How, why and when did you get started blogging your thoughts on travel?
In March 2012, we started a big trip taking in Nepal for three months, India for six months, Sri Lanka for two and a half months and a month in Singapore and Sumatra. We bought the WanderingOn.com domain just before we left Korea, with plans to start our blog. Initially it was all handwritten. We wrote about our stories and documented our travels in notebooks for the first few weeks. We continued to do so while on long treks in the Himalayas and then when we reached Pokhara we took some time to get it all online. We launched the blog from a little internet café at Lakeside in Pokhara after typing up all our posts offline. We didn't have a clue what we were doing; we just kind of made it up as we went along! Honestly, we wished we had begun our blog when we'd left home originally back in 2009. A lot of our trips are not documented on our blog now but there's no point dwelling on it; we just try and move forward with what we have. We try to incorporate our previous trips by posting photos from those trips in our weekly Random Travel Photo Friday feature.
If I were looking for beaches, mountains, city life or night life, where would you send me?
We would probably send you to a different location for each. For beaches, we would probably recommend Sri Lanka. The south coast there is beautiful and while it is becoming more developed, there are still lengths of sand, completely untouched and lined with palm trees if you're willing to look for them.
If it's mountains you're after, it's a no-brainer for us – go to Nepal. The mighty Himalayas will keep any mountain lover entertained to no end!
City life is a tough one. We have visited a lot of cities in Asia and they all had their own charm. Seoul in South Korea is a really cool city – there's always something going on and always a new part of the city to check out. The university area of Hongdae is a great spot to catch a band and have a few beers in the park. Bangkok is another favourite for sure. We don't know exactly what it is about it, but there's a great vibe there, there's plenty of culture and the food… The food is incredible!
What was the longest time in one go that you had no sleep or a hotel bed? Tell us the story behind it.
There have been a few occasions where we have gone for days without a proper bed – hopping on and off sleeper buses and trains in India. However, one time that springs to mind would be our last few days in Sri Lanka.
We left hiking Adam's Peak until our very last night in Sri Lanka. You hike through the night, beginning around 2 AM, to reach the summit in time for sunrise. We had been staying in Nuwara Eliya and arrived into Hatton, the starting point for the trek, in the late afternoon. Really, we should have gotten some sleep then as we were wrecked after the journey from Nuwara Eliya but we were excited about the hike and it seemed pointless going to sleep when we had to start walking in the middle of the night. So, we stayed awake, hiked up and down (in the rain!) and got back to the guesthouse. We had just enough time for a quick shower and we were onto the six hour bus ride to Colombo. From Colombo it was another hour-long bus trip to the airport in Negombo for our flight to Singapore. By the time we arrived in Singapore it was late in the evening but again we were excited at being in a new place so we pushed the boundaries again, staying up late, walking around Chinatown. That night we slept in our dorm beds in the hostel but only for a couple of hours as we were up again early the next morning to explore Singapore. This trend continued for the four nights we were in Singapore – out late and up early, trying to see as much of the city as we could, while we could. We flew to Bangkok next and arrived shattered. We still hadn't recovered from the Adam's Peak hike and hadn't gotten any real sleep in Singapore. We were like zombies but again we were excited to be in a new place and so we went out to meet friends of ours and then, finally, the following few nights we got some proper sleep.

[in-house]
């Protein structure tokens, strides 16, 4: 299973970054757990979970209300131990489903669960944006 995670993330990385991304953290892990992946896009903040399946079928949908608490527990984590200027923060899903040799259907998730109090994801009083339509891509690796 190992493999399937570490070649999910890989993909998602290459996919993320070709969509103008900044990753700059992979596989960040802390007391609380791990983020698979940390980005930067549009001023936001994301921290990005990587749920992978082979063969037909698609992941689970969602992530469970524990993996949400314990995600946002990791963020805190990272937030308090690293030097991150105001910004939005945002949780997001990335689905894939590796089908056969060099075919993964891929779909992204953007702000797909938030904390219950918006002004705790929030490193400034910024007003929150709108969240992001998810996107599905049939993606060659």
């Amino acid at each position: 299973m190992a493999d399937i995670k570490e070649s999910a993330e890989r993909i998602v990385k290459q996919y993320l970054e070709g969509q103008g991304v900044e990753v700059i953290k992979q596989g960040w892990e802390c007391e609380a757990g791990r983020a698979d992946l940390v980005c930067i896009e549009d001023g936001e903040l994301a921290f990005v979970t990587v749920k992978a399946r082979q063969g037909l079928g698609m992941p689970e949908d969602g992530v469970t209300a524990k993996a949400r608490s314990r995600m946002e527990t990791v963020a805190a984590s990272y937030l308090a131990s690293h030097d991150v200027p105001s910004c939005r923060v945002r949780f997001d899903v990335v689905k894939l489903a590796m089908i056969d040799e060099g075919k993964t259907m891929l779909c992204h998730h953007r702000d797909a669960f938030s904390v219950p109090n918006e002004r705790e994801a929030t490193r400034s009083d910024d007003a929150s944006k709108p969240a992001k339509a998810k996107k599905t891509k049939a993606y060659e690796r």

What was the most rewarding travel situation you encountered?
There have been a lot. We can't really think of something that wasn't rewarding. That's why you do it at the end of the day, in our opinion. We've had a lot of big moments: hiking to Everest Base Camp, over twenty three days, independently; driving a motorbike to remote Pangong Tso in Northern India; scuba diving to World War 2 wrecks in Coron in The Philippines; visiting remote tribes in West Timor; visiting Jaffna and Mannar in Sri Lanka; tracking rhinos in Nepal; and climbing up a rickety wooden ladder onto the Great Wall Of China, among others. They were all standout experiences for sure but a lot of the time the most rewarding things from travel for us are the smaller moments – chatting with locals, seeing something totally random unexpectedly, tasting local foods or overcoming some cultural barrier. Those little moments are what really make it special for us.
Do you have a travel product – that nobody has ever heard of – that is a real gem?
We use this little gadget called an 'electricity cup', or at least that's what it was introduced to us by the Israeli girl who showed it to us. We bought it in India for about two euros. Basically, it's the element of a kettle, on a wire, with a plug. You put it into a mug of water, plug it in, usually get a couple of shocks and you have a mug of boiled water! It's great for having a cup of tea in the evening or in the morning. Us Irish love our tea!
What gadgets help you out on your travels?
We're not huge gadget-people really. Normally we travel with a camera, which we never go far without and we'll also have a laptop for storing photos, getting online and watching movies. That's about it for us as far as gadgets go – unless you include the electricity cup! 😉